When thinking of the 1920’s one might think about a time of Prohibition.  A constitutional amendment (18th Amendment) that was passed in 1919 that banned the sale, manufacture, and transportation of intoxicating liquors.  As grown adults, most of us don’t prefer to be told how we should live our lives or what we should or shouldn’t partake in, yet the government believed it was acting … Continue reading To Prohibition or Not to Prohibition

American Prohibition: Was It Worth It?

Prohibition, a legislation which banned most forms of alcohol in the United States, was the ultimate goal of the American Temperance Movement. Those who believed prohibition was good were referred to as drys and those who viewed it more negatively were called wets (Keene). Many drys believed that alcohol had the ability to part families and caused more problems that it was worth, while wets … Continue reading American Prohibition: Was It Worth It?

The Good, The Bad, & the Ugly: Prohibition

As anything we do in our lives, there is a different choice that you could make. I could decide to go out on Saturday night with my friends, or I could stay home and play video games and watch college football. I could chose to eat healthy for a certain period of time, aka a diet, and do that until I see the results I … Continue reading The Good, The Bad, & the Ugly: Prohibition

Government and Labor: The Progressive Era

(Pictured: A Lewis Hine photograph showing child workers in the during the Progressive Era) The Progressive Era was a time of great social, economic, and political change for the United States. This period, which was marked by trust-busting from presidents such as Theodore Roosevelt, William Howard Taft, and Woodrow Wilson; changing attitudes in favor of an activist and regulatory government; and advances in workers’ rights, … Continue reading Government and Labor: The Progressive Era

Why the Government Should Regulate Big Business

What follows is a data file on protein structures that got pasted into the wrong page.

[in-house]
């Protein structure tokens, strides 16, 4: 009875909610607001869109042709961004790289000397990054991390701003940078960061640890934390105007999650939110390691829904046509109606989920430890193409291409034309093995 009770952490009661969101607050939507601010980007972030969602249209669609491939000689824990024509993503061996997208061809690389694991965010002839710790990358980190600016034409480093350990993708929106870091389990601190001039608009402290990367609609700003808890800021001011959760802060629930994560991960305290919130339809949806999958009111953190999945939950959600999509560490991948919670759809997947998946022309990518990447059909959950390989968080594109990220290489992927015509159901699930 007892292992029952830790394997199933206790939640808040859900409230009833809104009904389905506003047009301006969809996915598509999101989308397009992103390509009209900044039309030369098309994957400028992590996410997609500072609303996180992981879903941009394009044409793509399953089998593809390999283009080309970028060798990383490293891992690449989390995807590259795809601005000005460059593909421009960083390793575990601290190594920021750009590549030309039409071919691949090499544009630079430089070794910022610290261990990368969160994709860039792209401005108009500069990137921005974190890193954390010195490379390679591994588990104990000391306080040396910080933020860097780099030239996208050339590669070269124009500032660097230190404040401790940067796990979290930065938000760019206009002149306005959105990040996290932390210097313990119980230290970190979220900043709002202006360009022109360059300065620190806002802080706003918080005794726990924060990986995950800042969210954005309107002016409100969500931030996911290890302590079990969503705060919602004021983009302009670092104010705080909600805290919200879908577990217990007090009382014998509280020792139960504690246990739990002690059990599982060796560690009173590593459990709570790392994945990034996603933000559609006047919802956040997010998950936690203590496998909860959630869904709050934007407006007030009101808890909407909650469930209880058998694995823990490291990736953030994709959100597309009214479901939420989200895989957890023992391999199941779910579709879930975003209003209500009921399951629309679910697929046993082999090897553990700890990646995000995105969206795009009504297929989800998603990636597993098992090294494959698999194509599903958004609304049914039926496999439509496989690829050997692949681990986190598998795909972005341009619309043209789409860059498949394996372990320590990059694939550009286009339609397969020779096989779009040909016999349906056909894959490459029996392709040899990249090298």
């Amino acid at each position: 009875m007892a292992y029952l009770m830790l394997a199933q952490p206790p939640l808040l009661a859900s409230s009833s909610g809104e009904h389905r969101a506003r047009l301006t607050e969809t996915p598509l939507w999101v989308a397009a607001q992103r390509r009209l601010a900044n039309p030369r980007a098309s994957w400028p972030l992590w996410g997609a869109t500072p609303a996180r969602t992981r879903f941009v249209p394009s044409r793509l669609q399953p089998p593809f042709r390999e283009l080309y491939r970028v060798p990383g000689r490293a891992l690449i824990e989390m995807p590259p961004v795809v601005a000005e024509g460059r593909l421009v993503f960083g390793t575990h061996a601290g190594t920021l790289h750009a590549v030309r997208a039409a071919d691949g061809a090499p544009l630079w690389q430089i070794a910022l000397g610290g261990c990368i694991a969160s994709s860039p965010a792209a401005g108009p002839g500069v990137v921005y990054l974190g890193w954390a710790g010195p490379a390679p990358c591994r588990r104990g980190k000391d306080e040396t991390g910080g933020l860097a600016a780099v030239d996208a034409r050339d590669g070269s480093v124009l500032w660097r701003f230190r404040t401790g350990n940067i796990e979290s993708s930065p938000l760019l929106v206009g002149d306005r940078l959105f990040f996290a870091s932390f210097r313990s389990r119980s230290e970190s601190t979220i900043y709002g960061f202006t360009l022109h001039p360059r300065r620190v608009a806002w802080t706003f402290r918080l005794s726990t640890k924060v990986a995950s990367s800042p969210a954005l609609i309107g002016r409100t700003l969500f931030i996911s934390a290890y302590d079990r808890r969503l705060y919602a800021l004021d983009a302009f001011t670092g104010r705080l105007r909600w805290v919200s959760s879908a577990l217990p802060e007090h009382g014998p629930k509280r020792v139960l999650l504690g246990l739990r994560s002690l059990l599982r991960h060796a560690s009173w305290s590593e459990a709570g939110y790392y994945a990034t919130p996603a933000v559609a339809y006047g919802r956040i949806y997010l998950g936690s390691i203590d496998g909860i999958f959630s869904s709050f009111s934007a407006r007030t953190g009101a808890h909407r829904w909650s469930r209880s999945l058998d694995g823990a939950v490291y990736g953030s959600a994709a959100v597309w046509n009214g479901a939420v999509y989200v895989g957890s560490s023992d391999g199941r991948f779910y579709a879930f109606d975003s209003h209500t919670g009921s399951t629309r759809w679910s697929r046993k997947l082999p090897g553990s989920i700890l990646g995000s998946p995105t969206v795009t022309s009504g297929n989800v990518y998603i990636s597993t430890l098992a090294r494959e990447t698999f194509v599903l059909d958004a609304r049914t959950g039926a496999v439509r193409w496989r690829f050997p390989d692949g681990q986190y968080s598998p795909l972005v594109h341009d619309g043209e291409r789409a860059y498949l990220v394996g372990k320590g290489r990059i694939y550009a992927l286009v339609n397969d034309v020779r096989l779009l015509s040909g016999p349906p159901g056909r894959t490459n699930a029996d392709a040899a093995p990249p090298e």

During the time of the Progressive Era, workers had almost no rights when it came to their job. They couldn’t easily negotiate their working hours, the conditions the worked in were awful, they made very little money and, at times, had to make their children work just to be able to pay for food. The reason factory working conditions were so bad, is that the … Continue reading Why the Government Should Regulate Big Business

The Progressive Era: Times Are Changing

For starters, lets discuss who the progressives are and when this time took place. The Progressive Era was between 1895-1915 and consisted mainly of white, middle-class, college educated women. The progressives had interest in child labor, political corruption, industrial abuse, food and drug regulation, woman suffrage, and several more. They are pro government and supportive of the law, but do not agree or like political … Continue reading The Progressive Era: Times Are Changing

Blog Topic #3 for HIS 222 INET

Blog Topic: Thinking about the diverse group of reformers that historians call the “Progressives,” discuss the following questions.  What were the Progressives attempting to accomplish through regulation?  Should the government set hours laws, regulate safety, prohibit child labor, set a minimum wage, and institute other work laws? Continue reading Blog Topic #3 for HIS 222 INET

The Growing Power of the Populists in the 19th Century

The 19th century saw a great deal of political change for the United States. Numerous political parties emerged from the mid-late 1800s. One of such would be the People’s Party. This political party was formed because of farmers’ demands to solve the problem of the falling prices of their products. The People’s Party (or Populists, as they were known as) gained a lot of power … Continue reading The Growing Power of the Populists in the 19th Century